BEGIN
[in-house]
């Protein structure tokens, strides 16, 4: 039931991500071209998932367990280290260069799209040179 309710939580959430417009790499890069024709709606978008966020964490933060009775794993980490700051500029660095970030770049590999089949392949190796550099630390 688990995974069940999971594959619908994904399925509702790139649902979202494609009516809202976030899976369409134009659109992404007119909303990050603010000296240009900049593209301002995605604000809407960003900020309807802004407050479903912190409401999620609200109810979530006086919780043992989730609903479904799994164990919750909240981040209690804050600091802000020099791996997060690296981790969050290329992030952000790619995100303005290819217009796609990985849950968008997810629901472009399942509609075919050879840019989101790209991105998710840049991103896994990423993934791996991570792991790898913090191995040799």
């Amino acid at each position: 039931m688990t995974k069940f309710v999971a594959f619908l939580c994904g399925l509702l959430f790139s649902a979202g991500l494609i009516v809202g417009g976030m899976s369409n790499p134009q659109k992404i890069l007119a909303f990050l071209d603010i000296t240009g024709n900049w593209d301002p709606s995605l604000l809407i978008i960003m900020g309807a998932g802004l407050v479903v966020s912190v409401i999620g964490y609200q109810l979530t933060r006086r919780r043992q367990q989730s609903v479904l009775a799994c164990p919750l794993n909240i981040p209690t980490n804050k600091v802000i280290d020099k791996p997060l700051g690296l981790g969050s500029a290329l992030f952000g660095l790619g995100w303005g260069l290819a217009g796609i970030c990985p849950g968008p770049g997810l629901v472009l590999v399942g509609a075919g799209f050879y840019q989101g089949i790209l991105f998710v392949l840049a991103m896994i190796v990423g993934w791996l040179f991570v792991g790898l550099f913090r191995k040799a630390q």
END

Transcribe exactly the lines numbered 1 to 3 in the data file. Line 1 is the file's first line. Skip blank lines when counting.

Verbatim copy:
[in-house]
């Protein structure tokens, strides 16, 4: 039931991500071209998932367990280290260069799209040179 309710939580959430417009790499890069024709709606978008966020964490933060009775794993980490700051500029660095970030770049590999089949392949190796550099630390 688990995974069940999971594959619908994904399925509702790139649902979202494609009516809202976030899976369409134009659109992404007119909303990050603010000296240009900049593209301002995605604000809407960003900020309807802004407050479903912190409401999620609200109810979530006086919780043992989730609903479904799994164990919750909240981040209690804050600091802000020099791996997060690296981790969050290329992030952000790619995100303005290819217009796609990985849950968008997810629901472009399942509609075919050879840019989101790209991105998710840049991103896994990423993934791996991570792991790898913090191995040799």
């Amino acid at each position: 039931m688990t995974k069940f309710v999971a594959f619908l939580c994904g399925l509702l959430f790139s649902a979202g991500l494609i009516v809202g417009g976030m899976s369409n790499p134009q659109k992404i890069l007119a909303f990050l071209d603010i000296t240009g024709n900049w593209d301002p709606s995605l604000l809407i978008i960003m900020g309807a998932g802004l407050v479903v966020s912190v409401i999620g964490y609200q109810l979530t933060r006086r919780r043992q367990q989730s609903v479904l009775a799994c164990p919750l794993n909240i981040p209690t980490n804050k600091v802000i280290d020099k791996p997060l700051g690296l981790g969050s500029a290329l992030f952000g660095l790619g995100w303005g260069l290819a217009g796609i970030c990985p849950g968008p770049g997810l629901v472009l590999v399942g509609a075919g799209f050879y840019q989101g089949i790209l991105f998710v392949l840049a991103m896994i190796v990423g993934w791996l040179f991570v792991g790898l550099f913090r191995k040799a630390q």